What is Spelt?
Spelt (Triticum spelta), a close relative of common wheat (Triticum aestivum), has been an important food grain since ancient times. In Greek mythology, it was a gift from Demeter, the mother goddess of harvests. Grown as early as 5000 BC, it has been widely cultivated in Europe and the Middle East.
Spelt is a hulled grain. With the universal adoption of mechanized grain processing in the 20th century, hull-less common wheat replaced it because it was simply easier to process.
Along with other ancient grains (einhorn, kamut), it’s grown in popularity as a health food. Also, it can replace for common wheat in the diets of many people who have problems digesting common wheat. Important: Spelt is not gluten-free, so it is not appropriate for people who are sensitive to or unable to tolerate gluten (celiac disease and non-celiac gluten sensitivity).
The exact reasons why some people who can’t digest common wheat can eat spelt are not completely understood. The main hypotheses are 1) that they react less to the gluten in spelt due to a different chemical composition or 2) that spelt contains lower amounts of FODMAP carbohydrates. FODMAPs are short chain carbohydrates which are poorly absorbed in the small intestine. They pass unprocessed into the large intestine where bacteria ferment them. The gas produced can result in severe bloating and flatulence in sensitive individuals (most people do not have these symptoms).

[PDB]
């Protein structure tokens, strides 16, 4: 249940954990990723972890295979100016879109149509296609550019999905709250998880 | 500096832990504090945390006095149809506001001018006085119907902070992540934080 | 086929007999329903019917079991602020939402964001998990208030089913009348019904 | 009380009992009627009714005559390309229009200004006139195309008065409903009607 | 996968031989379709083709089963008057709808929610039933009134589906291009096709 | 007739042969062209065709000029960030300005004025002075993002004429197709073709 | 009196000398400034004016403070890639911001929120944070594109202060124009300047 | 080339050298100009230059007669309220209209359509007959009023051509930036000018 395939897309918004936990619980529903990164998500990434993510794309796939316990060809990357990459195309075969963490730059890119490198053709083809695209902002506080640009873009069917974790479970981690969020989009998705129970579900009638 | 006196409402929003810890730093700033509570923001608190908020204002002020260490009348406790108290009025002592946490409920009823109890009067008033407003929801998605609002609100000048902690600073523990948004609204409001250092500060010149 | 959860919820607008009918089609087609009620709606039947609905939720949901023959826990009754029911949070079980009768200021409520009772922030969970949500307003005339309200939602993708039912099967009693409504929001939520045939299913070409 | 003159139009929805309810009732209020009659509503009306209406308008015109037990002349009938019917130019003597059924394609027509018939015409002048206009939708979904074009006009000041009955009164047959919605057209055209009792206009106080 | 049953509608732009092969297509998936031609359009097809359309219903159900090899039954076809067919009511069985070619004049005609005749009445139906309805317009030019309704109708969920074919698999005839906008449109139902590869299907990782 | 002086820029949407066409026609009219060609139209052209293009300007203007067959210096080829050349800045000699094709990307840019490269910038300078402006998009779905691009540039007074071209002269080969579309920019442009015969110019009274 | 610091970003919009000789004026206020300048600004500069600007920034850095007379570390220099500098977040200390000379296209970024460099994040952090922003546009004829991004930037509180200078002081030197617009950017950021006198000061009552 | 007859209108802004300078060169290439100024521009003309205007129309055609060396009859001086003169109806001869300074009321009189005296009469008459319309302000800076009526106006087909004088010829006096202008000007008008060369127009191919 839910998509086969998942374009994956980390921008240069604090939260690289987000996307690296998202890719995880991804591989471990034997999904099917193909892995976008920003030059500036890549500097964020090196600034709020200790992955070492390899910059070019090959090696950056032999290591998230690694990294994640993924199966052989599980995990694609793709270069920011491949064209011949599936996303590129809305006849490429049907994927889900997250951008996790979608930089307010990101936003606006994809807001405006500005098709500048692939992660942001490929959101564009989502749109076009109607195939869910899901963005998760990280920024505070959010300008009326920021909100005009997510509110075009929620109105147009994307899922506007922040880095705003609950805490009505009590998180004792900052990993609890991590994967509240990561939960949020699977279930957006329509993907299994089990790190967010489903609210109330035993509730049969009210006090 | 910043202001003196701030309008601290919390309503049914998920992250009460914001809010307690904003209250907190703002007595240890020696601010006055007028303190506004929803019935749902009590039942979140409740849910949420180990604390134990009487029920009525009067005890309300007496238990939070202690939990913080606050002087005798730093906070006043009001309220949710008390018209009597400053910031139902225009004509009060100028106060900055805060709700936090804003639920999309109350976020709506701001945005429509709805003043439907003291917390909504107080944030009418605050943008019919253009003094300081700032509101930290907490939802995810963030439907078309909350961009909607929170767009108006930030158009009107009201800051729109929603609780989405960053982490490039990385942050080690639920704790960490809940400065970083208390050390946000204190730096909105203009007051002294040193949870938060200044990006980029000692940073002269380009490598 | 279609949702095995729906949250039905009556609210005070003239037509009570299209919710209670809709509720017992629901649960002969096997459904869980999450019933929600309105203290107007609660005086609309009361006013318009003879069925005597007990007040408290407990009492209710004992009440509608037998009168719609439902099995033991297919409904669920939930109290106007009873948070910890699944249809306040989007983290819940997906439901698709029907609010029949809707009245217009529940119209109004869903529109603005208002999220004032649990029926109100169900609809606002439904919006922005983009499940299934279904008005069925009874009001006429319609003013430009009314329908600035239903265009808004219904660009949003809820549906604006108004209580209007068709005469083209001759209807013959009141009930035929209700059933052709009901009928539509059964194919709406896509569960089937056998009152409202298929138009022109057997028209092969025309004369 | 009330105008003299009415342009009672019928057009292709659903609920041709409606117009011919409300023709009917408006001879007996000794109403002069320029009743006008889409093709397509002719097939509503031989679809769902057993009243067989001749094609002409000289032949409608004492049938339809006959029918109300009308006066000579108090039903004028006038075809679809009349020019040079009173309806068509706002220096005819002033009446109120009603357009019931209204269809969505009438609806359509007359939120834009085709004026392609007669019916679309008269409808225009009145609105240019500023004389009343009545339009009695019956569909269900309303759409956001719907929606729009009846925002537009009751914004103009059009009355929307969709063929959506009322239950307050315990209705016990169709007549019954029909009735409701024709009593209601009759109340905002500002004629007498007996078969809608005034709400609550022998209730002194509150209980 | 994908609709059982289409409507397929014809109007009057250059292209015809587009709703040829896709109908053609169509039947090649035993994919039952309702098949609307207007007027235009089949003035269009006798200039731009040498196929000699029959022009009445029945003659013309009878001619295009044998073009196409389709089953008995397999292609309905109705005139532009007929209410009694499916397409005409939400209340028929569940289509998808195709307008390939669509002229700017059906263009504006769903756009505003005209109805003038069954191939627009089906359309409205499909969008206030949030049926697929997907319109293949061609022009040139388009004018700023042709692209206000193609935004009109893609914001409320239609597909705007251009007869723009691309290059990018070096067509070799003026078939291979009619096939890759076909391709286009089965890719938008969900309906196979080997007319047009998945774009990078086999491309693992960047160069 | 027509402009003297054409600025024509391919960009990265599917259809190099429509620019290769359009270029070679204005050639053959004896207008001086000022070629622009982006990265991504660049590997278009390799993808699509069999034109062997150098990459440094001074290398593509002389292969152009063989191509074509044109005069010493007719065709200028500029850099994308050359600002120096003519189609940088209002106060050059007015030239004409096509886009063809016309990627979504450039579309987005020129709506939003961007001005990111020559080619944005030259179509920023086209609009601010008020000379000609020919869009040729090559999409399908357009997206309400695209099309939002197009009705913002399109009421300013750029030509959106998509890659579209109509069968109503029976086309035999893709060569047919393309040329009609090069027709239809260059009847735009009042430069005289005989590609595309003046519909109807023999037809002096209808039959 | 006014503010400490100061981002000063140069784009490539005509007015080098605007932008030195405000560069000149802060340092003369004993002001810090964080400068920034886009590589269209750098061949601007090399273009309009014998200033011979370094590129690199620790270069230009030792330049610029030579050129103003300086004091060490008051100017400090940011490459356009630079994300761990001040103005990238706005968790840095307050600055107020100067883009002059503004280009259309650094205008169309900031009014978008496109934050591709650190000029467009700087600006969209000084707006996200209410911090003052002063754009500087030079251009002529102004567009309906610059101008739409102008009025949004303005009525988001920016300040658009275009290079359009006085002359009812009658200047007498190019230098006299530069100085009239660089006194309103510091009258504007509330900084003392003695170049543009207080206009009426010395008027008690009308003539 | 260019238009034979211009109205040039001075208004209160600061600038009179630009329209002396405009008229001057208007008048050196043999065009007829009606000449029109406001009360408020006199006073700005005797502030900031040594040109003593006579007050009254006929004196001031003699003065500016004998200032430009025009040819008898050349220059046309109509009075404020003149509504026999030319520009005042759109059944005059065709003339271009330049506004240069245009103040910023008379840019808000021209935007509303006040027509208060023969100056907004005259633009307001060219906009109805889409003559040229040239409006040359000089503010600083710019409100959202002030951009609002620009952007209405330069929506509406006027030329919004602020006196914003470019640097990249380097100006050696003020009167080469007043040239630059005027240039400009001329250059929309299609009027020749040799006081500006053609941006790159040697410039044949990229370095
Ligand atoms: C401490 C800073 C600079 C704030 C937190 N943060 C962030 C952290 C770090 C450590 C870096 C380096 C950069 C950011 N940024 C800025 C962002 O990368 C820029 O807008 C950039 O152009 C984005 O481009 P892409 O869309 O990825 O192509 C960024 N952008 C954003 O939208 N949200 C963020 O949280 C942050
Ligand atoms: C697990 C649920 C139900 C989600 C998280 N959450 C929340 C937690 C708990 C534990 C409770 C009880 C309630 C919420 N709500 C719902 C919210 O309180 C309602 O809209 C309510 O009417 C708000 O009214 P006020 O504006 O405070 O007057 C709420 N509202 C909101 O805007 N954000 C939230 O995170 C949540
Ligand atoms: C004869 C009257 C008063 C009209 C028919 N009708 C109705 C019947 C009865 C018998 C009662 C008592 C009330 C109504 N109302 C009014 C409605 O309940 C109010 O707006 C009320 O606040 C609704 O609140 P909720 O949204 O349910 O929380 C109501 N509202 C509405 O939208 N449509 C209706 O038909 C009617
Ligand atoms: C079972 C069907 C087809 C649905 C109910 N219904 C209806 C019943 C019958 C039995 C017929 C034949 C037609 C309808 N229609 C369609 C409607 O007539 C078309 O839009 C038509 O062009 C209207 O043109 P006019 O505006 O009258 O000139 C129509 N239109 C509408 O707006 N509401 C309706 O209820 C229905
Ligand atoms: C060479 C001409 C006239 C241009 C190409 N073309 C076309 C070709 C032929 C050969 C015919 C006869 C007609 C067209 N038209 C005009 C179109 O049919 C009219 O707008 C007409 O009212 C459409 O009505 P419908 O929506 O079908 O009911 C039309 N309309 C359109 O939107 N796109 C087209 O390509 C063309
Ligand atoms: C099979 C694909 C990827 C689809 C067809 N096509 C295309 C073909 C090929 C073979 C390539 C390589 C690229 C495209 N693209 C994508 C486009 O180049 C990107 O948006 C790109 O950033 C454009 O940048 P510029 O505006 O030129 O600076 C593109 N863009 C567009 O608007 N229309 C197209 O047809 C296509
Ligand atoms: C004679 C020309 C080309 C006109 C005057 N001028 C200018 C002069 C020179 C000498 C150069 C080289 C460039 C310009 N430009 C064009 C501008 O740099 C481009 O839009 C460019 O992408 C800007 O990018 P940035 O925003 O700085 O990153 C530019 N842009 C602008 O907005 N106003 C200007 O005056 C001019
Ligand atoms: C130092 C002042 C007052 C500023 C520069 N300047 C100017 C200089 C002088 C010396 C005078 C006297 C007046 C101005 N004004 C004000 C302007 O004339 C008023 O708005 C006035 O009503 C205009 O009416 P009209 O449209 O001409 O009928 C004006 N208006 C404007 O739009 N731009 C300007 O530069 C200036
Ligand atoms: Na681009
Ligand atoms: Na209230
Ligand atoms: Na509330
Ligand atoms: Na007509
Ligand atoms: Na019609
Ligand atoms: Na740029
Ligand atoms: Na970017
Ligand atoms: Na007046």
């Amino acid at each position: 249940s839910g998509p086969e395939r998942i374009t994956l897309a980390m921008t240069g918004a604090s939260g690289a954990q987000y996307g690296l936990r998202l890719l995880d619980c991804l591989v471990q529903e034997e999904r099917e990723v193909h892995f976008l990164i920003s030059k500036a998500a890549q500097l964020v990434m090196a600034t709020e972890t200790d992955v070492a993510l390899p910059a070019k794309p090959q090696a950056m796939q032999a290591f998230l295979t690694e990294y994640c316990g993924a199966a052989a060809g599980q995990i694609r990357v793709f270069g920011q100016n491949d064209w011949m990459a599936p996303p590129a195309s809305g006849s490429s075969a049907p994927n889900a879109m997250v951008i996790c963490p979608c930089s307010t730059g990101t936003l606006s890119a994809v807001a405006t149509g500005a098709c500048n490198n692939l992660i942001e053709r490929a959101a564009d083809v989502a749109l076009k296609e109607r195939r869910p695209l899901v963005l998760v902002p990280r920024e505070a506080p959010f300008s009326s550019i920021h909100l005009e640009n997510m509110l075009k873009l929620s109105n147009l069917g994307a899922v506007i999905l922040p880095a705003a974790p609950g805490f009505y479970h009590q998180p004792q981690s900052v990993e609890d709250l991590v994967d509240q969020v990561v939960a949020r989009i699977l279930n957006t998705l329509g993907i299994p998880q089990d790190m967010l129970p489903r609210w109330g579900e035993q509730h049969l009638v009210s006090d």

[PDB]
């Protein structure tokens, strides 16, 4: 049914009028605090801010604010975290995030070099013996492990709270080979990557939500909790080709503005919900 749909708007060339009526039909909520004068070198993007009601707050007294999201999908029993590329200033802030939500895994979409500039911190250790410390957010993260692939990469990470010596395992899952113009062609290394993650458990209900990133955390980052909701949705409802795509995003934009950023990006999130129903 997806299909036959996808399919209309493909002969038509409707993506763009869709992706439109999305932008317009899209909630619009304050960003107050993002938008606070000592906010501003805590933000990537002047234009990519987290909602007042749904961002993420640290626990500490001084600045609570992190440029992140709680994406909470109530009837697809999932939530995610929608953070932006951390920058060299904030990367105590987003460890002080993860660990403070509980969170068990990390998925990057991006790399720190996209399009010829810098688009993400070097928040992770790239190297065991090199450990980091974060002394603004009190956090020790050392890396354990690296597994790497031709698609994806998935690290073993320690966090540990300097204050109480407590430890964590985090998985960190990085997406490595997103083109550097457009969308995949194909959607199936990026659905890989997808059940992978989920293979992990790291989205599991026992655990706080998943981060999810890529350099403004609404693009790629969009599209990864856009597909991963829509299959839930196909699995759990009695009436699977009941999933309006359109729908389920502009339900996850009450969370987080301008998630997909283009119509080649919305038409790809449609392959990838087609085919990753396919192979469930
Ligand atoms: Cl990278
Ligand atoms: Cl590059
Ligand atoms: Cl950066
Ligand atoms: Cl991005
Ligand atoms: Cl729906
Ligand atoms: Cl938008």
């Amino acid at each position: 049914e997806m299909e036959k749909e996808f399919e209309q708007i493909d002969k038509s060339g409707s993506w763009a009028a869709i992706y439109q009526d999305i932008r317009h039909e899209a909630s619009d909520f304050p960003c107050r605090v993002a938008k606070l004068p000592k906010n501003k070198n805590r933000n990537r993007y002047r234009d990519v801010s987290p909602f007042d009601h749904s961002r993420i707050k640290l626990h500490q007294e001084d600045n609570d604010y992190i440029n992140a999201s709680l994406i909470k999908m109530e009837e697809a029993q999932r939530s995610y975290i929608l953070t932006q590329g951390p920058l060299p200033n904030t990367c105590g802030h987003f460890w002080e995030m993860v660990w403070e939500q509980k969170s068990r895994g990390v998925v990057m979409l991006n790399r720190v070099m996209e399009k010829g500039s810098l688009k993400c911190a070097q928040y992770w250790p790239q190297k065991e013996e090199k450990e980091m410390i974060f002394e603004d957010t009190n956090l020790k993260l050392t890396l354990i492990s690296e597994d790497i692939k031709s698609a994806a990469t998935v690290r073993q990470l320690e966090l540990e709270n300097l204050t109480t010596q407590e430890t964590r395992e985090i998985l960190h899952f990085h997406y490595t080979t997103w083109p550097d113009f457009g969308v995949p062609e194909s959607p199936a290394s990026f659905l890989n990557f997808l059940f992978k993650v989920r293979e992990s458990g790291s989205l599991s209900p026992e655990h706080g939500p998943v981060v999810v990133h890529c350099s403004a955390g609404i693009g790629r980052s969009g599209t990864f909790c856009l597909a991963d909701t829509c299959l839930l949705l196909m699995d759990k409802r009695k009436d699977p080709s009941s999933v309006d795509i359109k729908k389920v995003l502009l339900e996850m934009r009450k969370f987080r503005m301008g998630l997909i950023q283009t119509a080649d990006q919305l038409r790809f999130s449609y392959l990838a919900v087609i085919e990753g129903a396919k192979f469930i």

When Do We Eat?
We find the nutritional science fascinating, but we’re cooks and diners, not scientists. We are just happy to find a basic ingredient in our kitchen that we can use to cook foods that we wouldn’t be able to eat otherwise: breads, pastas, dumplings, and pastries for starters. Our goal is to develop a kit of basic recipes that can serve as building blocks for just about anything we want to eat: tested, easy to make recipes for breads, pasta, pizza, pastry, and much more. Visit About our Recipes for more information.
While we believe in healthy eating, we’re not very interested in “health food” as such. We enjoy foods that are fresh and delicious, and we love to explore cuisines from all over the world. Wheat is universal in cuisines from Chicago to Shanghai; replacing it with spelt lets us cook and eat whatever we want with comfort and convenience.